Wednesday, March 11, 2020

Wine, the corona virus, and the wisdom of George W. Bush

After the terrorist attacks of 9/11, President George W. Bush encouraged Americans not to be afraid to go on with their lives, including going shopping. He was immediately mocked for it, and still was years later. Here's a ridiculous piece from Time magazine in 2009, on the last day of his presidency, that says he should instead have called for sacrifice.

But he wasn't wrong.

There are now adult Americans who don't remember the immediate aftermath of 9/11. The destruction of the World Trade Center wasn't the only terrorist attack that autumn. Just a week later letters filled with weaponized anthrax spores were mailed to lawmakers and journalists. CNN and Fox News were competing to see which could be more hysterical. People were convinced that every shopping mall was a target. Bush wanted Americans to keep living life and not bring down the economy, which was the terrorists' objective.

He was mocked because our politics were the same as now. Half the country (including me) hated Bush, and that half, as now, included all the smartest and most interesting writers and commentators. "Going shopping" wasn't a serious enough response for a serious crisis and proved Bush was in over his head, was the argument. Then as now, it was nearly impossible to acknowledge when somebody on the other side of the political divide actually got something right.

Bush was right. We needed to spend money so that our consumer-based economy wouldn't collapse, so that people wouldn't lose their jobs and bring about an economic depression. We also needed a military response, and unfortunately he didn't get that right. But he was right about the shopping: It was one small thing that every American could to support our way of life.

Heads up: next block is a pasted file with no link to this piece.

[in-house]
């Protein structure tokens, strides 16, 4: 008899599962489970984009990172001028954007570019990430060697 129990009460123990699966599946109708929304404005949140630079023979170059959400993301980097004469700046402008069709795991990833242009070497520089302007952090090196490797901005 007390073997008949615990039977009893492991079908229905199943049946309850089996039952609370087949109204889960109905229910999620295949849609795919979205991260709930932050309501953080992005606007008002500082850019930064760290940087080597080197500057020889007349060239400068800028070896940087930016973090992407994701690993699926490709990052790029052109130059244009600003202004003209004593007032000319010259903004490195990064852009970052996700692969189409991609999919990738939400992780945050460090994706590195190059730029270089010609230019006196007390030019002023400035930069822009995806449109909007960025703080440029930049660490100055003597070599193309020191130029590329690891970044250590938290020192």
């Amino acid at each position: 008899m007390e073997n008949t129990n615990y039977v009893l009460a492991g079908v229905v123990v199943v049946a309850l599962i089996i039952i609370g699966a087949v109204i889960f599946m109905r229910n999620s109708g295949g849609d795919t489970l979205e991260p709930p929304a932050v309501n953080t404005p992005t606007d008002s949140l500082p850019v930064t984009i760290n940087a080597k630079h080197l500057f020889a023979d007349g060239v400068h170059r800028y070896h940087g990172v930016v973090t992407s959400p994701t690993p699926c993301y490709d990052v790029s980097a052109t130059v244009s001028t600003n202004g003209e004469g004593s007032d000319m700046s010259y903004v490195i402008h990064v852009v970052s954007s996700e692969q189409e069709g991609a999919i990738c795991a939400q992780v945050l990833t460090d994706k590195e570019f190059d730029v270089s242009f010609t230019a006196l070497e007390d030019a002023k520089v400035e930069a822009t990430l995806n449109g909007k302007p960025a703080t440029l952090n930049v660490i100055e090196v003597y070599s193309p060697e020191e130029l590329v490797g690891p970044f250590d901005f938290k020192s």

I'm among the half of Americans who cheered out loud when Bush's helicopter carried him away from the White House in 2009. If you had told me that a scant 10 years later I would miss him I would have laughed in your face. But here we are.

The wine industry is going to be hurt very badly by the corona virus pandemic. It's not alone: almost every industry other than the hand sanitizer business is going to be hurt.

People are already staying home, which is sensible. But many restaurants will fail because of this. Ordering food delivered won't help them as much because they don't make as much money on it. Many restaurants survive on the margins they make by overcharging us for wine. And ordering food delivered won't help restaurant servers who are living paycheck-to-paycheck. Restaurants failing is bad for wine.

Wine tourism is plummeting along with every other kind of tourism. Many wineries are dependent on sales from their tasting room. Some won't survive without it. Wine-country businesses like hotels and local transportation will suffer.

But, you say, people will drink wine at home.


Here is what you can do to help the wine industry fight through the looming recession: Keep buying wine.

This is true for most industries. But wine is more vulnerable than most. Vineyards take four years to develop and land prices are high. Distribution is complicated -- in parts of the country you still can't buy wine online -- and is skewed against small wineries, who large distributors would rather not carry. US wine importers are hurting because of the tariffs imposed from our trade war with the EU.

In 2008, after the last major recession (Bush was right about a few things but not about the costly Iraq war or about leaving the mortgage crisis untouched and festering), Americans kept drinking wine, but they spent a lot less on it. People started looking for good $10 wines again, which tends to help only the largest companies.